Make Motherhood Inclusive

My experience of
—disabled motherhood

by Hilary Walker

Disability, mobility impairment, medical condition - however you want to label it, I was born with spina bifida. And I am now a 34 year old mum to a wonderful 21 month old daughter.

More than just damaged nerves in my spine, this 'challenge' has shaped my character, and I hope helped broaden my outlook, making me determined and passionate (feisty, my hubby would say!). It can mean being in the minority at times, with some questioning me about what I'm capable of. I guess that sometimes leaves me feeling that I have to prove all that I can do - that I’m not held back just because I may face physical barriers.

Many people with my condition use mobility aids like wheelchairs and although I don't, as I have a milder form of it, my limp is what people see. But this doesn't tell the whole story. Seven surgeries on my back, legs, and feet, mostly before the age of 14, daily medication and some severe bladder problems still haven't prevented my body to grow and give birth naturally to a child. I know this can be a painful subject for some women...but to me it was a gift.

Although pregnancy wasn't exactly the easiest ride (9 days overdue with my 10lb baby - eeek!) I'm amazed with what my body has been able to do. Motherhood is bringing up completely new challenges though and I'm rapidly learning how to manage my health around meeting the needs of my kid. Most days I just push on through the tiredness, as many of us parents do, but for the past year I’ve had a pressure sore on my foot. So I’ve had to juggle being the primary carer, resting enough, work and getting to hospital appointments child-free. At times it can be overwhelming, but then the joy I experience when I feel able to chase my little one around the park (sometimes she runs faster than me!) as she squeals with delight just makes it all worth it.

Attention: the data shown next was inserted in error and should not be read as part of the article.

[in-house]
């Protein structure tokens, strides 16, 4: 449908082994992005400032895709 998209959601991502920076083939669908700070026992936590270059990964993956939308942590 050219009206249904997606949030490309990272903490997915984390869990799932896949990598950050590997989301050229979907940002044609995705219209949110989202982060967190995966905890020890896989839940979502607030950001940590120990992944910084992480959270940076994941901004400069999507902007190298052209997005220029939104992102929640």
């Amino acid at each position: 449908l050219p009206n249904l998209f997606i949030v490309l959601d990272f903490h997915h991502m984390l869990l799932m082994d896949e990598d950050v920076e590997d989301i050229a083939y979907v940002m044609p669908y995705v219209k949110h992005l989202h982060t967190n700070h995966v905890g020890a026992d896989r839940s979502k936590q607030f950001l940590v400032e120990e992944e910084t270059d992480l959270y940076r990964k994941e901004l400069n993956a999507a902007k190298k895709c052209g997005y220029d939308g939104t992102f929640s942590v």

I had to scour online to find even one personal experience similar to mine to help me gear up for what pregnancy, birth and babies might entail for me which I guess was disappointing and somewhat isolating.

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My obstetrician was amazing as had delivered many babies of mothers with spina bifida before but I don’t know any of these mothers. The risks and options within a hospital birth only became apparent throughout my pregnancy as all of our bodies respond to growing, and birthing, a baby differently.

Physical and social environments massively impact how disabling an impairment can be so I identify with the label ‘disabled’ quite fluidly. It often feels too personal, too vulnerable, to discuss my condition and how it affects parenthood when chatting with new parents and carers I meet at playgroups, as we scramble around on the floor! I’m open with my husband, close family and a few good friends but I’m seeing the importance of starting to connect with others who might have more similar lived experiences to me; mums managing their health conditions around the amazing exhausting privilege of caring for a baby.

We can only know what common ground we share as mothers and carers by being more open with our stories. Whether we are grappling with pain, coping with that mundaneness of medical self-care, overcoming barriers (whatever that means for each of us), or seeing or feeling we are in the minority in a situation, let’s begin to open up our stories to each other.